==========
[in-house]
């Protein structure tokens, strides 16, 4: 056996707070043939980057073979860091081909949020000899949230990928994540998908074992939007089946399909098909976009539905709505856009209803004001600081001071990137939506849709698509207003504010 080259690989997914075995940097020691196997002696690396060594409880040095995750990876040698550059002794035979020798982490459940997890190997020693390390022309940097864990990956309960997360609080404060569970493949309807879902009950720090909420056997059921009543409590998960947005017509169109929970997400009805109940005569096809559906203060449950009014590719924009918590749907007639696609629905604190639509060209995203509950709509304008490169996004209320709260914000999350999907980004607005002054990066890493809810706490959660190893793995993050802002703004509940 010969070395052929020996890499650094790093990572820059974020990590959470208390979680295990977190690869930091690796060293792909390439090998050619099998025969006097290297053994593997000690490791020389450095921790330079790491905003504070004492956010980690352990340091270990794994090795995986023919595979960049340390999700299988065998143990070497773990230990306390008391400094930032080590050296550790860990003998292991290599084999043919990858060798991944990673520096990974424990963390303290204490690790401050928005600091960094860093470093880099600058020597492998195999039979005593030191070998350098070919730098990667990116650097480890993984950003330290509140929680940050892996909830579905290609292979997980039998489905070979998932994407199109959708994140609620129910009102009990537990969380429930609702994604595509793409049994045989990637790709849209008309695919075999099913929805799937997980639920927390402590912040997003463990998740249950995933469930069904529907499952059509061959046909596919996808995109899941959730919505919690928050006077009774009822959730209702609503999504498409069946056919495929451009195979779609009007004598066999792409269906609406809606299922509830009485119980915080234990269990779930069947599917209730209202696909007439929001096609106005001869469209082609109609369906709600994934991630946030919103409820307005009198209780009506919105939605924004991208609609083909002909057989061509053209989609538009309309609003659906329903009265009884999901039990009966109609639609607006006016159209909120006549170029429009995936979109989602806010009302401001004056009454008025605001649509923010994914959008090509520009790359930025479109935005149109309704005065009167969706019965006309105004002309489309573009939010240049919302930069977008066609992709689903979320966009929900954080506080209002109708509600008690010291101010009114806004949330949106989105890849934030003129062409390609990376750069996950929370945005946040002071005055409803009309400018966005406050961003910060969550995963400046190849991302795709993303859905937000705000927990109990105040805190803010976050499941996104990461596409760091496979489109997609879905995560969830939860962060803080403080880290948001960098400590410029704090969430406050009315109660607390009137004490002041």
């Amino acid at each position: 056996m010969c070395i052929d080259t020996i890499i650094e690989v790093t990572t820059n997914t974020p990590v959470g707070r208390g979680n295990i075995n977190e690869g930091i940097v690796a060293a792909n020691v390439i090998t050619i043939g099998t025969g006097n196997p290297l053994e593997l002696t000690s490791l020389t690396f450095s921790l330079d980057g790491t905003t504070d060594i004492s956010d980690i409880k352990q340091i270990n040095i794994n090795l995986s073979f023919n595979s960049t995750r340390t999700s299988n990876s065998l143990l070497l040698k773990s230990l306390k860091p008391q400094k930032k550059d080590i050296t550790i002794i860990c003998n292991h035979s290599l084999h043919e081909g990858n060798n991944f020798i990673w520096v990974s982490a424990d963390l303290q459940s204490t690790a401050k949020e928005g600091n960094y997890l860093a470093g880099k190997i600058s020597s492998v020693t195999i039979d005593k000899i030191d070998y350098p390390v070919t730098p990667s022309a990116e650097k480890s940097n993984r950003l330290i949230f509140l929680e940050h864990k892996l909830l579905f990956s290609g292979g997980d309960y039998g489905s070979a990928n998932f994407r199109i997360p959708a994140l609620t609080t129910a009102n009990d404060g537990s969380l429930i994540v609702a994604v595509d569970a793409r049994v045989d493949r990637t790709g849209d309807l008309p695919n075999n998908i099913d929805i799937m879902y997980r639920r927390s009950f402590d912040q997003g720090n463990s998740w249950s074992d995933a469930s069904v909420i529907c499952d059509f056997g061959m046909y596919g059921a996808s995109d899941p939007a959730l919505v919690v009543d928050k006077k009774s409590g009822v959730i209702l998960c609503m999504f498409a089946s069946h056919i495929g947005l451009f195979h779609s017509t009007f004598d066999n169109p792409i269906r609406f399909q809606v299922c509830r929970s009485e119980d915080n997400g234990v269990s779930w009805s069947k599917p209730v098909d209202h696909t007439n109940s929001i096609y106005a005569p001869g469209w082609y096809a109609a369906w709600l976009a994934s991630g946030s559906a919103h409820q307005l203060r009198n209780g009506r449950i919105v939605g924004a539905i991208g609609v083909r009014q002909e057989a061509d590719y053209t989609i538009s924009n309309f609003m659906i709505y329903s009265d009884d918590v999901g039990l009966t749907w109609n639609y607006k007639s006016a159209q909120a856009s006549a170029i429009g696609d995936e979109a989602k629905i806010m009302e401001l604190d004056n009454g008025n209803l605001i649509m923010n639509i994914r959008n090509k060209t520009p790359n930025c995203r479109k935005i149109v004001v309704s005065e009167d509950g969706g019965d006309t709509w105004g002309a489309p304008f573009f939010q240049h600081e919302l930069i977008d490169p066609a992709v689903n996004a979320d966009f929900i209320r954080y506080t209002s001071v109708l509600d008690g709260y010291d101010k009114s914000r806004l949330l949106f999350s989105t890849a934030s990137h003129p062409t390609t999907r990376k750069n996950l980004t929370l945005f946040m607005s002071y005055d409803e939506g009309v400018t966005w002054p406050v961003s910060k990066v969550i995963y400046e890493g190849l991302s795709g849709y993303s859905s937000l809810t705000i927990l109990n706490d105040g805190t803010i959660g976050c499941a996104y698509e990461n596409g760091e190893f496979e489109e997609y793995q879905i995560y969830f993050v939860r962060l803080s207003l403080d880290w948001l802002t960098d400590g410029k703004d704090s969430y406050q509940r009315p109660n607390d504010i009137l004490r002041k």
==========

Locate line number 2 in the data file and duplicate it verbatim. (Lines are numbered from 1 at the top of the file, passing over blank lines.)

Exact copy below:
């Protein structure tokens, strides 16, 4: 056996707070043939980057073979860091081909949020000899949230990928994540998908074992939007089946399909098909976009539905709505856009209803004001600081001071990137939506849709698509207003504010 080259690989997914075995940097020691196997002696690396060594409880040095995750990876040698550059002794035979020798982490459940997890190997020693390390022309940097864990990956309960997360609080404060569970493949309807879902009950720090909420056997059921009543409590998960947005017509169109929970997400009805109940005569096809559906203060449950009014590719924009918590749907007639696609629905604190639509060209995203509950709509304008490169996004209320709260914000999350999907980004607005002054990066890493809810706490959660190893793995993050802002703004509940 010969070395052929020996890499650094790093990572820059974020990590959470208390979680295990977190690869930091690796060293792909390439090998050619099998025969006097290297053994593997000690490791020389450095921790330079790491905003504070004492956010980690352990340091270990794994090795995986023919595979960049340390999700299988065998143990070497773990230990306390008391400094930032080590050296550790860990003998292991290599084999043919990858060798991944990673520096990974424990963390303290204490690790401050928005600091960094860093470093880099600058020597492998195999039979005593030191070998350098070919730098990667990116650097480890993984950003330290509140929680940050892996909830579905290609292979997980039998489905070979998932994407199109959708994140609620129910009102009990537990969380429930609702994604595509793409049994045989990637790709849209008309695919075999099913929805799937997980639920927390402590912040997003463990998740249950995933469930069904529907499952059509061959046909596919996808995109899941959730919505919690928050006077009774009822959730209702609503999504498409069946056919495929451009195979779609009007004598066999792409269906609406809606299922509830009485119980915080234990269990779930069947599917209730209202696909007439929001096609106005001869469209082609109609369906709600994934991630946030919103409820307005009198209780009506919105939605924004991208609609083909002909057989061509053209989609538009309309609003659906329903009265009884999901039990009966109609639609607006006016159209909120006549170029429009995936979109989602806010009302401001004056009454008025605001649509923010994914959008090509520009790359930025479109935005149109309704005065009167969706019965006309105004002309489309573009939010240049919302930069977008066609992709689903979320966009929900954080506080209002109708509600008690010291101010009114806004949330949106989105890849934030003129062409390609990376750069996950929370945005946040002071005055409803009309400018966005406050961003910060969550995963400046190849991302795709993303859905937000705000927990109990105040805190803010976050499941996104990461596409760091496979489109997609879905995560969830939860962060803080403080880290948001960098400590410029704090969430406050009315109660607390009137004490002041």